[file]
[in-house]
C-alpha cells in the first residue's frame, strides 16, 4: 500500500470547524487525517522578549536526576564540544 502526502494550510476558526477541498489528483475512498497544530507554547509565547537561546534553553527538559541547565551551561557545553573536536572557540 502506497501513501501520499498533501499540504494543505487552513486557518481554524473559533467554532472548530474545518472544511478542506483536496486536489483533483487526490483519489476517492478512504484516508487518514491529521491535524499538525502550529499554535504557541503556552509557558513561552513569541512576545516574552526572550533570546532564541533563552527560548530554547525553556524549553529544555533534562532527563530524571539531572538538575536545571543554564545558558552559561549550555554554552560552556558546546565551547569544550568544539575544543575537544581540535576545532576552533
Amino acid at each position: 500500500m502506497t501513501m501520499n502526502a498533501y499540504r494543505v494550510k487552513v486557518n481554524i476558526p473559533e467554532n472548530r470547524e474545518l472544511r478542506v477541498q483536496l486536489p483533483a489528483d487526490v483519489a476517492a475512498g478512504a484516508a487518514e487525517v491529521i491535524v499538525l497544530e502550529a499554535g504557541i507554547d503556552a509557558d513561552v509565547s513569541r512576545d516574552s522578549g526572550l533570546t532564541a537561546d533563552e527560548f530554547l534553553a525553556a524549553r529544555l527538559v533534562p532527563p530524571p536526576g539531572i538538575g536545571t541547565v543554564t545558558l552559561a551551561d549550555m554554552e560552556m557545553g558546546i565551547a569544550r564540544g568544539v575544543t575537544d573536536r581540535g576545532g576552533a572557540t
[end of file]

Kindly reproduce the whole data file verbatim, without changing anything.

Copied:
[in-house]
C-alpha cells in the first residue's frame, strides 16, 4: 500500500470547524487525517522578549536526576564540544 502526502494550510476558526477541498489528483475512498497544530507554547509565547537561546534553553527538559541547565551551561557545553573536536572557540 502506497501513501501520499498533501499540504494543505487552513486557518481554524473559533467554532472548530474545518472544511478542506483536496486536489483533483487526490483519489476517492478512504484516508487518514491529521491535524499538525502550529499554535504557541503556552509557558513561552513569541512576545516574552526572550533570546532564541533563552527560548530554547525553556524549553529544555533534562532527563530524571539531572538538575536545571543554564545558558552559561549550555554554552560552556558546546565551547569544550568544539575544543575537544581540535576545532576552533
Amino acid at each position: 500500500m502506497t501513501m501520499n502526502a498533501y499540504r494543505v494550510k487552513v486557518n481554524i476558526p473559533e467554532n472548530r470547524e474545518l472544511r478542506v477541498q483536496l486536489p483533483a489528483d487526490v483519489a476517492a475512498g478512504a484516508a487518514e487525517v491529521i491535524v499538525l497544530e502550529a499554535g504557541i507554547d503556552a509557558d513561552v509565547s513569541r512576545d516574552s522578549g526572550l533570546t532564541a537561546d533563552e527560548f530554547l534553553a525553556a524549553r529544555l527538559v533534562p532527563p530524571p536526576g539531572i538538575g536545571t541547565v543554564t545558558l552559561a551551561d549550555m554554552e560552556m557545553g558546546i565551547a569544550r564540544g568544539v575544543t575537544d573536536r581540535g576545532g576552533a572557540t